This gets messy. Like in a forum or a mailing list, people will very often keep bringing old versions back to life, disregarding intermediate revisions. So being asynchronous is not a solution on its own.
There’s something that can improve the Wikipedia approach, and that’s again something the software development community knows well. Branching under a revision control means working on a copy but without submitting your changes directly to the official version of the code (or here, text) – in
git terms, not committing directly to
This way, multiple branches can be worked upon at the same time. Combined with the in-line flagging approach of the previous section (which now act as new branch initiators), that means that each specific idea of a proposal can be reformulated by someone, and then it becomes a matter of merging that self-contained idea back to the
master revision. Repeat until there’s no more veto flags left.
This also allows radical changes to the proposal. Someone can create a branch in which they rewrite the entire proposal, and everyone jumps into that to make further changes, discontinuing the old
master branch in favour of the new.
There’s no problem with parallel editing by multiple people as long as they are modifying different parts of the text. If approved by the community, the changes can all be merged back to
master. Conflicting edits (ie on the same passages) are resolved by further edits, without continuous overwrites, and without committing immediately to the
master. (How a solid, unfixable veto is resolved is outside of the scope of the collaborative editor – it’s up to the community to decide if they split up, choose inactivity, or expel a member).
The revision history is meaningful as it has to do with specific disagreements, and not arbitrary time periods like in real-time editing.
So I’m basically describing
git at every single step. But the crux here is wrapping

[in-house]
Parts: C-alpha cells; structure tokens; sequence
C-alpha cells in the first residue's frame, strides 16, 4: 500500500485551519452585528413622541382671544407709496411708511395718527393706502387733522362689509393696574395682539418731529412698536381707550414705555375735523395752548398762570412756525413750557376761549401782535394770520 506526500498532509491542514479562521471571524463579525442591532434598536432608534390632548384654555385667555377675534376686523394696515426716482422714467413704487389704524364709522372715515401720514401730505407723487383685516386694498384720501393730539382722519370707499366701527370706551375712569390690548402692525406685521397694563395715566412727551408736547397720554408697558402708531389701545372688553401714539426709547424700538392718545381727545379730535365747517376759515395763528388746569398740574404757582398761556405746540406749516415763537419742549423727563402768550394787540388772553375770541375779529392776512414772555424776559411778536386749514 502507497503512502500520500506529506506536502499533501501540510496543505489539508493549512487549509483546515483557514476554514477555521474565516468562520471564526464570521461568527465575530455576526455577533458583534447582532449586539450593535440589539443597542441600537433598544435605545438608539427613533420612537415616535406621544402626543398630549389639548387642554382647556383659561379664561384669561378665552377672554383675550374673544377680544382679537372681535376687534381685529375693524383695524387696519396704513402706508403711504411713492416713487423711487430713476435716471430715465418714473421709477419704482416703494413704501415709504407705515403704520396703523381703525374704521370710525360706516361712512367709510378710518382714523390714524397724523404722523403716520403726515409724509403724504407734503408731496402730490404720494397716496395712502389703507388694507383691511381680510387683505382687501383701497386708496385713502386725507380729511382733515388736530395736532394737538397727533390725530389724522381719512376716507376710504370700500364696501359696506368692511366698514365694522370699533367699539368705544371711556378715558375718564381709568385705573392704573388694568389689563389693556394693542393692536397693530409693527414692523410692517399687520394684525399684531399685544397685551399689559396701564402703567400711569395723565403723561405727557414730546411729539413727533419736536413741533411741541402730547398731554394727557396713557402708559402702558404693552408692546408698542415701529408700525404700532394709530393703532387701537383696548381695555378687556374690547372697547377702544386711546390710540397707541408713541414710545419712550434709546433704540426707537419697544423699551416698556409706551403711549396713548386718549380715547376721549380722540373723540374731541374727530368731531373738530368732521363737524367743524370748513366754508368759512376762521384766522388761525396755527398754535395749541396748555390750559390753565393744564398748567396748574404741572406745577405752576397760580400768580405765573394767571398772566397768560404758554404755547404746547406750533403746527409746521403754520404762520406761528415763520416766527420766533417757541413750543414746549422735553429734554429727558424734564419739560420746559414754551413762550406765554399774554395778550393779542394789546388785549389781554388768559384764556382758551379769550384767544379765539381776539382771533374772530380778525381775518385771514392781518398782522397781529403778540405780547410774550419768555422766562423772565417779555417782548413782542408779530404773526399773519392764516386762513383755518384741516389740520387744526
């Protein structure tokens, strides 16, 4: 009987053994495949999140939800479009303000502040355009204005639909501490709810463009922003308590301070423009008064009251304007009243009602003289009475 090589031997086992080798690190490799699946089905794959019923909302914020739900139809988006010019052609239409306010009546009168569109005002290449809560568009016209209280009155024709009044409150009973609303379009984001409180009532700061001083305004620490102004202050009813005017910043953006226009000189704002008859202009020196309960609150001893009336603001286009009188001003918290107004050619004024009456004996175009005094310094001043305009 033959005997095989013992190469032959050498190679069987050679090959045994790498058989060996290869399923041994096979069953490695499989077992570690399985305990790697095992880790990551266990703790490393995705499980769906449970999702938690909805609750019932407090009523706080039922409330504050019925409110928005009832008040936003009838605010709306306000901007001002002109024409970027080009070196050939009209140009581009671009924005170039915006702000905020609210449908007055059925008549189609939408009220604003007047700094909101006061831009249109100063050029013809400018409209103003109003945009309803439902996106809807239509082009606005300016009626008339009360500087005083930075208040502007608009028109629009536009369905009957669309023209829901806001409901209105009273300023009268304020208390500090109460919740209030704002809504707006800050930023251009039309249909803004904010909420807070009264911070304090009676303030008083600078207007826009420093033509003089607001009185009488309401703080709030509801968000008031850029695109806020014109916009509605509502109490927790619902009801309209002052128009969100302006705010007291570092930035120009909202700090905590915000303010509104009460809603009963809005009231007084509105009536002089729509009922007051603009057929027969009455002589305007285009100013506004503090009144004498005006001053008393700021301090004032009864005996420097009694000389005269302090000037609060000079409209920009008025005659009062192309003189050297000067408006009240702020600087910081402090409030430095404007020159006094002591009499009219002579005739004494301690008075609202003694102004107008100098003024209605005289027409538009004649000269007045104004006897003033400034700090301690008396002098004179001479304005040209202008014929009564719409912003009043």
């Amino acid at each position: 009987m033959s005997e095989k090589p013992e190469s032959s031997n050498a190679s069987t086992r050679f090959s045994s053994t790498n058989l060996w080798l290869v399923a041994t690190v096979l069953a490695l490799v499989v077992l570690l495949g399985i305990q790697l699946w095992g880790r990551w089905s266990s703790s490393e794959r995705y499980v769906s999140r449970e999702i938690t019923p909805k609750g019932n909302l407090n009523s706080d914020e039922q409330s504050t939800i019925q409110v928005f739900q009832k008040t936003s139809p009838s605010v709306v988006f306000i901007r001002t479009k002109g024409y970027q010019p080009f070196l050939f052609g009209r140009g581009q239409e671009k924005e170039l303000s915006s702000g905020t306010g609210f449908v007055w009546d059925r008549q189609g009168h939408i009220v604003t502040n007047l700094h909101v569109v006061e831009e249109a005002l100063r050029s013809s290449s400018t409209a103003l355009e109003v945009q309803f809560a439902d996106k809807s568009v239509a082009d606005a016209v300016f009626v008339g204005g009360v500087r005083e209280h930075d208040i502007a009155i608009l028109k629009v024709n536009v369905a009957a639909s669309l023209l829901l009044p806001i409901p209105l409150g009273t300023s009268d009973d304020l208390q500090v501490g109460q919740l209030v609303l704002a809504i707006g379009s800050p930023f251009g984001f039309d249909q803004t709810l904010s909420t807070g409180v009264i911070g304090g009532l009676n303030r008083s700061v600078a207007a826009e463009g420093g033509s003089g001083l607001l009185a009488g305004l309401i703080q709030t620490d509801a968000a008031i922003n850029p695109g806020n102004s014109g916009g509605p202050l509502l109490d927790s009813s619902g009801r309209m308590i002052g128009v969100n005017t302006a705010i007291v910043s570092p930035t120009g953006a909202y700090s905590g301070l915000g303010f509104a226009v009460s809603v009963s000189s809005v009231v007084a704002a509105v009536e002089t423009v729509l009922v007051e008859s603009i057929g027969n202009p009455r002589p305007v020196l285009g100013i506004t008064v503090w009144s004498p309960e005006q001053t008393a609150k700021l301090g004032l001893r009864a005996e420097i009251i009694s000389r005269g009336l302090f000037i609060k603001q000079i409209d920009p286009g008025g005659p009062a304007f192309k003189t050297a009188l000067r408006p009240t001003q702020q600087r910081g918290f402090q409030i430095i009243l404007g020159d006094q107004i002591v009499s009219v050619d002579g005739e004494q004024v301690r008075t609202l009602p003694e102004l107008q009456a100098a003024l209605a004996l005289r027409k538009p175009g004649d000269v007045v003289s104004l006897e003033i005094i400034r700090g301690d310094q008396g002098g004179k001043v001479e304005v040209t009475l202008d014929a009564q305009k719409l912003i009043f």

git with a UI that suits collaborative writing, and not code.
In a system that incorporates in-line flagging, the subconscious assumption is that people who haven’t disagreed, must agree. If no-one flagged anything on the proposal, then the software understands this as unanimous agreement.
Is that really true in communities? Not always. It’s true that most of the time we spend the least effort – if we don’t disagree, we do nothing. But a lot of misunderstandings are caused because of this assumption.
If there’s a flood of proposals in the system, people might not be able to keep up. Circumstances might keep them away from their computers. Maybe they cannot locate a specific point they disagree so they don’t raise a flag.
Is the opposite assumption the solution? If you introduce a “Ratify” button and require every member of the community to ratify the proposal, what are the new problems you will have to deal with? How can you make sure the discussion forum design doesn’t fall into the trap of the silent consent and the silent disagreement? How do you tell non-blocking disagreement (“I can live with it”) apart from inactivity?
Inactivity is not an “online”-only problem, it’s a problem all consensus-based communities face regardless of modality. The ways they use to resolve or workaround this problem do not have to be codified and implemented in software.
The discussion platform will not facilitate but neither hinder decision-making in this specific aspect.
Maybe you don’t treat lack of feedback as consent, because you understand that people might be away, or somehow missed the proposal, but once they’ve read it, their lack of reaction must mean they agree.
But Seen doesn’t mean Read, and finished thinking about it.
Everyone must signal approval of the current revision of the proposal. Lack of flags is not automatically treated as unanimous agreement. Merely having seen it doesn’t mean unanimous agreement.
But what if it’s Friday and we are asking if we are going to release this article on the Saturday issue of a publication, and some people aren’t online. You don’t have all the Ratify clicks required.